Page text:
That makes dodging dangerous winds and radioactive currents problematic.
But they didn’t know that when they graduated from the training camp and began life as quartermasters and navigators on the USS Ronald Reagan, head of a carrier battle group plying the South Pacific.
“We had a lot of fun,” said Plym. “We were friends at first, and then we started dating.”
On March 11, 2011, the USS Ronald Reagan and Carrier Strike Group 7 were headed for port in South Korea as a tsunami struck the northeastern coast of Japan.
“We knew right away they were going to redirect us to go to Japan and provide aid,” Plym said. “We were there by 5 AM the next morning.
“We didn’t know about the reactors,” said Enis. “We didn’t have outside contact like the internet or cable to know what was going on on land. We just knew there was a major crisis. We had no idea about the nuclear plants till they notified the captain of a possible radiation scare. That’s when we found out that there might be a possible radiation leak.
Something New: Radiation
Operation Tomodachi began with the request for help from the Japanese Embassy to Kurt Campbell, assistant secretary of state for East Asian and Pacific affairs who quickly turned to Gregory Jaczko, then chairman of the US Nuclear Regulatory Commission, and Admiral Mike Mullen, Chairman of the Joint Chiefs of Staff who would regularly brief President Barak Obama on the escalating difficulties on land.
What had begun as a rescue mission was being increasingly complicated by spreading radiation from Unit 1 at the six-reactor, Fukushima-Daiichi nuclear complex. At least three other reactors were in danger of failing, including the spent fuel pool of reactor Unit 4, holding 1,535 bundles of irradiated fuel.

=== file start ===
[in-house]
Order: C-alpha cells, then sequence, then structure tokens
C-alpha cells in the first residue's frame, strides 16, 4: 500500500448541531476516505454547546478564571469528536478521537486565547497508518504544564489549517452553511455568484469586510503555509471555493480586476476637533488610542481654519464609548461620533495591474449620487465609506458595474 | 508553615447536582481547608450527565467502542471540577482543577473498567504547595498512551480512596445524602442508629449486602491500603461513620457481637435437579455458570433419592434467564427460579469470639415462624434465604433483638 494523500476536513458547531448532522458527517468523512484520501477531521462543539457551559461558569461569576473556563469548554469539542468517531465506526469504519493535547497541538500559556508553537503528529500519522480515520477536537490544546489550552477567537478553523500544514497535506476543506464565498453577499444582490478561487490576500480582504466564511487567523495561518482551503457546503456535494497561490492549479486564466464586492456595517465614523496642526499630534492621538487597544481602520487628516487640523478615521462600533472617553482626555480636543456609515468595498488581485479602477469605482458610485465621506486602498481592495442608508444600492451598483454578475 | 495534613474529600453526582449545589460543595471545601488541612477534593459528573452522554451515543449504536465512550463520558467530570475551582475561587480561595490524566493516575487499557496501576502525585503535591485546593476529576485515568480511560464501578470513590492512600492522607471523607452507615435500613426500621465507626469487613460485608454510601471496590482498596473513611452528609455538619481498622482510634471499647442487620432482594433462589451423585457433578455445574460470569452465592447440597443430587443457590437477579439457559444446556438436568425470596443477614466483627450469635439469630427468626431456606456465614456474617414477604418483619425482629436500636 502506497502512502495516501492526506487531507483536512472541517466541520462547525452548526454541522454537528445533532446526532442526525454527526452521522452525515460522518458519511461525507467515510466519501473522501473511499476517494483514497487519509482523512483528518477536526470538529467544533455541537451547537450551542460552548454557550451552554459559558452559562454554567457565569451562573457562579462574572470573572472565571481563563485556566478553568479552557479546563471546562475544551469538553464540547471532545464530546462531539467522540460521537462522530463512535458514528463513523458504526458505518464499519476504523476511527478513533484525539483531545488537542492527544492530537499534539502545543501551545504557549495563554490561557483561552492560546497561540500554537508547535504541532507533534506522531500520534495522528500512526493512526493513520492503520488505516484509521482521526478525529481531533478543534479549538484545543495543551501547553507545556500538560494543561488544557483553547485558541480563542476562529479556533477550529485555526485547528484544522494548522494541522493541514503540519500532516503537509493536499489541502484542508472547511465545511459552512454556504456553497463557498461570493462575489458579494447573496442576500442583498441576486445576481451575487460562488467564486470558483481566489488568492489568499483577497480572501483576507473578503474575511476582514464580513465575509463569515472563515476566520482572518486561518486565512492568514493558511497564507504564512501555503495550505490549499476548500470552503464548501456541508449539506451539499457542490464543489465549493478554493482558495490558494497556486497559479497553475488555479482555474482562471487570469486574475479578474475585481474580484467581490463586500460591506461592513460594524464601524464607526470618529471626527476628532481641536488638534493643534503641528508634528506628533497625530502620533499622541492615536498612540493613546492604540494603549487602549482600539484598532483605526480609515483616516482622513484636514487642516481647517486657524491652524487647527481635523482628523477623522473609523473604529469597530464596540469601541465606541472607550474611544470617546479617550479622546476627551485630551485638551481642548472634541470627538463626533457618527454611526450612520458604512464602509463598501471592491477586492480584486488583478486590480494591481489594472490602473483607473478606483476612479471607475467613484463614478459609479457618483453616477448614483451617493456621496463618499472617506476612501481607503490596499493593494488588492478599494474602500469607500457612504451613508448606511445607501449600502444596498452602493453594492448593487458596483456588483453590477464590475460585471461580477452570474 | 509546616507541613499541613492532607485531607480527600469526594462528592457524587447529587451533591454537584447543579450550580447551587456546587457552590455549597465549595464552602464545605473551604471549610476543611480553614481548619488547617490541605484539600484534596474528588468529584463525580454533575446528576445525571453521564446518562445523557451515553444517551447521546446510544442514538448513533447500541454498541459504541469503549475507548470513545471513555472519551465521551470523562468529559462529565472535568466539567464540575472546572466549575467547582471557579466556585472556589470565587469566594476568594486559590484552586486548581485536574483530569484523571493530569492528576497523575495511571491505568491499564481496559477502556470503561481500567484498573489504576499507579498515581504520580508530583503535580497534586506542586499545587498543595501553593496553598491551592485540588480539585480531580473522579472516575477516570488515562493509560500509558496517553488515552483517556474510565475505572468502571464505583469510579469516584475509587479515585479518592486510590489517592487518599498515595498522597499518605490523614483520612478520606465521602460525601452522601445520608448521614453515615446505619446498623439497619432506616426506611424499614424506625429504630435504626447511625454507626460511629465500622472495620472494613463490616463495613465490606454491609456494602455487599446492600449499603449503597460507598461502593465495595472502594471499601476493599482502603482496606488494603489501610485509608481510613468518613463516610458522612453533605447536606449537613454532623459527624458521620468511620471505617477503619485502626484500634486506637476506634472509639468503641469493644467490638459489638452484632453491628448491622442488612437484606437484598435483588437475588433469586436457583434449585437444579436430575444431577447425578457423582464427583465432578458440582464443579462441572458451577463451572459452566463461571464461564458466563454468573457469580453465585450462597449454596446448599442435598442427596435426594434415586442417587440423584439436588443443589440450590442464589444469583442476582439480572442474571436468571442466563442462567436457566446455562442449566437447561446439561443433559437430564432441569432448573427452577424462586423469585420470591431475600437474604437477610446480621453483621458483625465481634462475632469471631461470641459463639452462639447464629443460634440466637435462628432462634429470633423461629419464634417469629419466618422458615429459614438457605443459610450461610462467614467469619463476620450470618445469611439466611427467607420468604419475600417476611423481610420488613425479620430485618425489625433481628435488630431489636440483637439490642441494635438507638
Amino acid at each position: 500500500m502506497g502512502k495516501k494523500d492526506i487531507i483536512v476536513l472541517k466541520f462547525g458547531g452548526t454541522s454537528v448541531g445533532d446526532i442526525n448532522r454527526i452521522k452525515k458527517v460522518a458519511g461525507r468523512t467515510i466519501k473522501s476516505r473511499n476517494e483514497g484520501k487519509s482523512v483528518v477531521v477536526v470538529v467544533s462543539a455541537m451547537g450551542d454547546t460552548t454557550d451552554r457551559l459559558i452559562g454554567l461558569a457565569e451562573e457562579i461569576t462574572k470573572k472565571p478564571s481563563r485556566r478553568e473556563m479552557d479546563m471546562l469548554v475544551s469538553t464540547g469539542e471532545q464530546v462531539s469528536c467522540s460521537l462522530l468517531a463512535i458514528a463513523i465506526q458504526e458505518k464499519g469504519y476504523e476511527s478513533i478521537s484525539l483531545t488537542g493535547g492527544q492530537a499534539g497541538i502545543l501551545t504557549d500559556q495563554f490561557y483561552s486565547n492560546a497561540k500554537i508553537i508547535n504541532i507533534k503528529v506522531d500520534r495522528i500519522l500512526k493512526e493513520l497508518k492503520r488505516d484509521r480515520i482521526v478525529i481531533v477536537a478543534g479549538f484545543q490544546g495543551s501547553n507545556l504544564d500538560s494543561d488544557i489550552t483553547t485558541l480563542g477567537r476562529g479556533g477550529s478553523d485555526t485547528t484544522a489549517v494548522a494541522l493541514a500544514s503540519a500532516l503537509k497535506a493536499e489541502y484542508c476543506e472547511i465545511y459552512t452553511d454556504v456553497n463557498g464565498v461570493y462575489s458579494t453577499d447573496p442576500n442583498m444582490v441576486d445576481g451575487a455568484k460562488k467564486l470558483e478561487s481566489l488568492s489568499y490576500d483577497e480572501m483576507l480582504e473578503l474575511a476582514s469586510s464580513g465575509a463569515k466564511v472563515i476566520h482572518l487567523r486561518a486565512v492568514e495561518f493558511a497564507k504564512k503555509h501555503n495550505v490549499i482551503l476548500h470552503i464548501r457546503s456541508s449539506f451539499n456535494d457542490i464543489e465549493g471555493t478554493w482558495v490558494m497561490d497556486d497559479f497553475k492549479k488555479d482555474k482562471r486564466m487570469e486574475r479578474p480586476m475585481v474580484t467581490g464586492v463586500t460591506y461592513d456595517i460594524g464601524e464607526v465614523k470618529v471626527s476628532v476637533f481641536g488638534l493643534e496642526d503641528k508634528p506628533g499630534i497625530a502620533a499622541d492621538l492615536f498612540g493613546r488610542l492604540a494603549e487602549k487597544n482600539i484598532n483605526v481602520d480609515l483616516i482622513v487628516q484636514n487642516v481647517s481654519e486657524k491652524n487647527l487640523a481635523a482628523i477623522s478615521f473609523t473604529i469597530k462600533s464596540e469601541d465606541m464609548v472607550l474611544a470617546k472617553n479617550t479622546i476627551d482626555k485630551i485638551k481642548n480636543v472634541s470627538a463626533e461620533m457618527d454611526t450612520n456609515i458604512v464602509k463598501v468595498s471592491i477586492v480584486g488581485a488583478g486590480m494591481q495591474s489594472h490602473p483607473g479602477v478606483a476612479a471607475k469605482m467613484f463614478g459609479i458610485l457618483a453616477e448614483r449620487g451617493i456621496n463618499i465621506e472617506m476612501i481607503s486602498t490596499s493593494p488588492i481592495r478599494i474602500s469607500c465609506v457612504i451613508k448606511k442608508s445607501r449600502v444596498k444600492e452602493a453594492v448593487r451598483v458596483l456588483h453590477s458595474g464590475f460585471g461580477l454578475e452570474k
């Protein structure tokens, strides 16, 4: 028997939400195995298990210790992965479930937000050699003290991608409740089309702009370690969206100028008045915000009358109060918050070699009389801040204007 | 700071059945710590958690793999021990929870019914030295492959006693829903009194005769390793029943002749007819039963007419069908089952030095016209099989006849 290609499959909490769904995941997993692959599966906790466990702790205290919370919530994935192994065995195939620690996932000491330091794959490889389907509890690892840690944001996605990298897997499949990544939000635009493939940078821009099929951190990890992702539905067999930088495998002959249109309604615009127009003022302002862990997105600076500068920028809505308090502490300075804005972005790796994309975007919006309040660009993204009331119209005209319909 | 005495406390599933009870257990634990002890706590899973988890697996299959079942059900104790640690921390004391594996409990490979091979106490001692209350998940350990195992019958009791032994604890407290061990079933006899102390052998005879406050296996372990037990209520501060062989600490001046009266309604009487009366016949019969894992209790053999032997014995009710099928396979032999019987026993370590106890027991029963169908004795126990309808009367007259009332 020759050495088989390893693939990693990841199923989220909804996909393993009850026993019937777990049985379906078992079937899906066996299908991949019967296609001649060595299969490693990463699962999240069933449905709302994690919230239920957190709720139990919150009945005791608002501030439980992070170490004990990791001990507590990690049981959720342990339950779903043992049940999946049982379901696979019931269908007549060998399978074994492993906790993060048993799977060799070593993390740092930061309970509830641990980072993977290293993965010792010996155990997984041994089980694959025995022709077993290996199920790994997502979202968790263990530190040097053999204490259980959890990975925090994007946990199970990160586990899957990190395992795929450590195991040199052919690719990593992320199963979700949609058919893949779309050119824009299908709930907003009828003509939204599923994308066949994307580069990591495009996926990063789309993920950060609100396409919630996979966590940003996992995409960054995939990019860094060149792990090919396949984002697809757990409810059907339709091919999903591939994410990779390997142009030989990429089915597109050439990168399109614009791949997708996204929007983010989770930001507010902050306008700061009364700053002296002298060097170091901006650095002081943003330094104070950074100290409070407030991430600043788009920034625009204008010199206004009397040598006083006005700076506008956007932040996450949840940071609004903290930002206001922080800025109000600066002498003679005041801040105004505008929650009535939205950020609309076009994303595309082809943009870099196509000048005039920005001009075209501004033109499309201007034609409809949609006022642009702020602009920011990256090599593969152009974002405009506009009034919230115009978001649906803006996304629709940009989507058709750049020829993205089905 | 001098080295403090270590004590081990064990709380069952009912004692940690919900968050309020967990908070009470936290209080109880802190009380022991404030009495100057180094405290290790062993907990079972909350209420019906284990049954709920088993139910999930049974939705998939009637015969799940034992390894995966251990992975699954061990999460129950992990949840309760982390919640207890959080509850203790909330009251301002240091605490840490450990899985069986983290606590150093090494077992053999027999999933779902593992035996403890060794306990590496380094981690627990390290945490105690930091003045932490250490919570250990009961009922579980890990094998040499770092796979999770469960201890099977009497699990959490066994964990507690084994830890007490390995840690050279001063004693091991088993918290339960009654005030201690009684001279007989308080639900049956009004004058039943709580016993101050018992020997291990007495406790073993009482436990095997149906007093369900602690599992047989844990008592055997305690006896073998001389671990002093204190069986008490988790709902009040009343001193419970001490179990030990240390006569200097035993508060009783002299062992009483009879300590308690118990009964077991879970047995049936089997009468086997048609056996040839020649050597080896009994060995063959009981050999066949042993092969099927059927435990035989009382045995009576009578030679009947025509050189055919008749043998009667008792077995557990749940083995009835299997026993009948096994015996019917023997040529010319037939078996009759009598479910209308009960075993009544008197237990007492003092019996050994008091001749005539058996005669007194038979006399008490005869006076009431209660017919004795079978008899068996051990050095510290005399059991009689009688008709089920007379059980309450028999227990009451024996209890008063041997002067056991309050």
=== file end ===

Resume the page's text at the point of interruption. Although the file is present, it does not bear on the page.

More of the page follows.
On March 12, as the USS Ronald Reagan and Carrier Strike Group 7 arrive two miles off the coast, Fukushima Unit 1 blows up. Unit 3 will explode March 14, and the hydrogen gasses migrating through a shared vent will also destroy the containment building at Unit 4, exposing the spent fuel pool to the air. Unit 2 will explode March 15. Tokyo Electric Power Company (TEPCO) will announce that most of the fuel in Units 1,2, and 3 are intact. They are not. They have fused into a molten mass and are oozing through the bottom of their destroyed reactors.
The Japanese government, not wanting to acknowledge that the situation was getting out of control, did not activate its military, the Special Defense Forces, to airlift water to the stricken Unit 4 and continuously drop it on the spent fuel to keep it from exploding in a nuclear fuel fire. According to Asahi Shimbun, a leading Japanese newspaper which obtained the communications between Tokyo and Japan’s embassy in Washington, Mullen sent a cable to Ichiro Fujisaki, Japan’s ambassador to the US, stating that the SDF should be used to cool the reactors:
“The U.S. military believes the No. 4 reactor is in danger. It feels every step should be taken to cool the reactor, including using the SDF,” the cable said. “The United States has made various preparations to deal with the nuclear accident. The president is also very concerned…” ( http://bit.ly/WS7rXG )
At the Nuclear Regulatory Commission, Jack Grobe is leading a crisis team in the 24-hour Operations Center in nearly constant conference calls with Jaczko and a team in Japan. Their previous scenarios – including the long held belief that it was impossible to have multiple meltdowns in a single nuclear complex, and that the containment structure would stop radiation from spreading from a reactor to the environment – have proved explosively wrong and their scenarios for keeping people safe from spreading radiation are being called into question.
The NRC’s redacted transcript of those conversations shows that after the explosion at Unit 4 Grobe says in exasperation “The projections on releases with the containment intact are completely insignificant now.
“I mean, this is beginning to feel like an emergency drill where everything goes wrong and you can’t, you know, you can’t imagine how these things, all of them, can go wrong.”
But the NRC released several daily press releases, all reassuring the public that there was no danger to the public.
And on the high seas and at the American naval installations, the sailors of Operation Tomodachi were on their own.
–Winifred Bird contributed reporting from Japan
Next: Part 3
Cat and Mouse with a Nuclear Ghost